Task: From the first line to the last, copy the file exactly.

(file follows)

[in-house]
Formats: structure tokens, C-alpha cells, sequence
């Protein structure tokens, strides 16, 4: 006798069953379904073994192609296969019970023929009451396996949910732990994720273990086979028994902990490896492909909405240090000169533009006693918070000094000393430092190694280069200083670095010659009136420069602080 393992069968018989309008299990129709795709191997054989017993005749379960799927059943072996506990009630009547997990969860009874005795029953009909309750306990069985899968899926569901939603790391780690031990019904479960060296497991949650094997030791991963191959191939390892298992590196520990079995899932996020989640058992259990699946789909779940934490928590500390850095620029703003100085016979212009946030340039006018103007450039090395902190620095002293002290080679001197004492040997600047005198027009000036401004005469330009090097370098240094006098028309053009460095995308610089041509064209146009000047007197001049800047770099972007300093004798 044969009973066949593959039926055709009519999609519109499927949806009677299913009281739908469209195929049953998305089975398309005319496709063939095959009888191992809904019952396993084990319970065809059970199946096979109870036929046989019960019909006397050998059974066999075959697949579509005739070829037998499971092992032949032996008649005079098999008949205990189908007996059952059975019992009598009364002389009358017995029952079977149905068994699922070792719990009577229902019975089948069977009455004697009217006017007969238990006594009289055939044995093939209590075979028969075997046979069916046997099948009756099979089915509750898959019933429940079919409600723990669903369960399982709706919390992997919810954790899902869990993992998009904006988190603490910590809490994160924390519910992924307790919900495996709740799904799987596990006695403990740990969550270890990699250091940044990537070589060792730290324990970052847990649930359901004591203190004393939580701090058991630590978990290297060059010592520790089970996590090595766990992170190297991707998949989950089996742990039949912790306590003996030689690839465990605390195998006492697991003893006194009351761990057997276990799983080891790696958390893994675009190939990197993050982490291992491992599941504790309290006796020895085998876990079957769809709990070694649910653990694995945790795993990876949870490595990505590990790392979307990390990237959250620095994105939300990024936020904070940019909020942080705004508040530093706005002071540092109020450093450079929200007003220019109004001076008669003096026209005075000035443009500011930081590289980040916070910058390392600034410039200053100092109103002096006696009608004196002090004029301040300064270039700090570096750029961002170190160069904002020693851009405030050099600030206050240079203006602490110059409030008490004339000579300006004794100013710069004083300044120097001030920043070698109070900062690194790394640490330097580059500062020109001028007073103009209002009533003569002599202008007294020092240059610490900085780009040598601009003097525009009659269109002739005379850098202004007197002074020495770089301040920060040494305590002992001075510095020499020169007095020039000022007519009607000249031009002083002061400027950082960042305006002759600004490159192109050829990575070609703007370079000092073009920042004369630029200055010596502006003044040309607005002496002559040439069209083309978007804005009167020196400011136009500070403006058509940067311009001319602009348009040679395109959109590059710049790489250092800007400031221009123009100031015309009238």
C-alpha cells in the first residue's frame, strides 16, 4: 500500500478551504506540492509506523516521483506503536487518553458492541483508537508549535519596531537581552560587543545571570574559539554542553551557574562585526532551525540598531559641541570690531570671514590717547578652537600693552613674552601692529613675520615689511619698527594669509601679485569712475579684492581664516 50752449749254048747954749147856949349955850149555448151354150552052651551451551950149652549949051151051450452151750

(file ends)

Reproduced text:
[in-house]
Formats: structure tokens, C-alpha cells, sequence
């Protein structure tokens, strides 16, 4: 006798069953379904073994192609296969019970023929009451396996949910732990994720273990086979028994902990490896492909909405240090000169533009006693918070000094000393430092190694280069200083670095010659009136420069602080 393992069968018989309008299990129709795709191997054989017993005749379960799927059943072996506990009630009547997990969860009874005795029953009909309750306990069985899968899926569901939603790391780690031990019904479960060296497991949650094997030791991963191959191939390892298992590196520990079995899932996020989640058992259990699946789909779940934490928590500390850095620029703003100085016979212009946030340039006018103007450039090395902190620095002293002290080679001197004492040997600047005198027009000036401004005469330009090097370098240094006098028309053009460095995308610089041509064209146009000047007197001049800047770099972007300093004798 044969009973066949593959039926055709009519999609519109499927949806009677299913009281739908469209195929049953998305089975398309005319496709063939095959009888191992809904019952396993084990319970065809059970199946096979109870036929046989019960019909006397050998059974066999075959697949579509005739070829037998499971092992032949032996008649005079098999008949205990189908007996059952059975019992009598009364002389009358017995029952079977149905068994699922070792719990009577229902019975089948069977009455004697009217006017007969238990006594009289055939044995093939209590075979028969075997046979069916046997099948009756099979089915509750898959019933429940079919409600723990669903369960399982709706919390992997919810954790899902869990993992998009904006988190603490910590809490994160924390519910992924307790919900495996709740799904799987596990006695403990740990969550270890990699250091940044990537070589060792730290324990970052847990649930359901004591203190004393939580701090058991630590978990290297060059010592520790089970996590090595766990992170190297991707998949989950089996742990039949912790306590003996030689690839465990605390195998006492697991003893006194009351761990057997276990799983080891790696958390893994675009190939990197993050982490291992491992599941504790309290006796020895085998876990079957769809709990070694649910653990694995945790795993990876949870490595990505590990790392979307990390990237959250620095994105939300990024936020904070940019909020942080705004508040530093706005002071540092109020450093450079929200007003220019109004001076008669003096026209005075000035443009500011930081590289980040916070910058390392600034410039200053100092109103002096006696009608004196002090004029301040300064270039700090570096750029961002170190160069904002020693851009405030050099600030206050240079203006602490110059409030008490004339000579300006004794100013710069004083300044120097001030920043070698109070900062690194790394640490330097580059500062020109001028007073103009209002009533003569002599202008007294020092240059610490900085780009040598601009003097525009009659269109002739005379850098202004007197002074020495770089301040920060040494305590002992001075510095020499020169007095020039000022007519009607000249031009002083002061400027950082960042305006002759600004490159192109050829990575070609703007370079000092073009920042004369630029200055010596502006003044040309607005002496002559040439069209083309978007804005009167020196400011136009500070403006058509940067311009001319602009348009040679395109959109590059710049790489250092800007400031221009123009100031015309009238």
C-alpha cells in the first residue's frame, strides 16, 4: 500500500478551504506540492509506523516521483506503536487518553458492541483508537508549535519596531537581552560587543545571570574559539554542553551557574562585526532551525540598531559641541570690531570671514590717547578652537600693552613674552601692529613675520615689511619698527594669509601679485569712475579684492581664516 50752449749254048747954749147856949349955850149555448151354150552052651551451551950149652549949051151051450452151750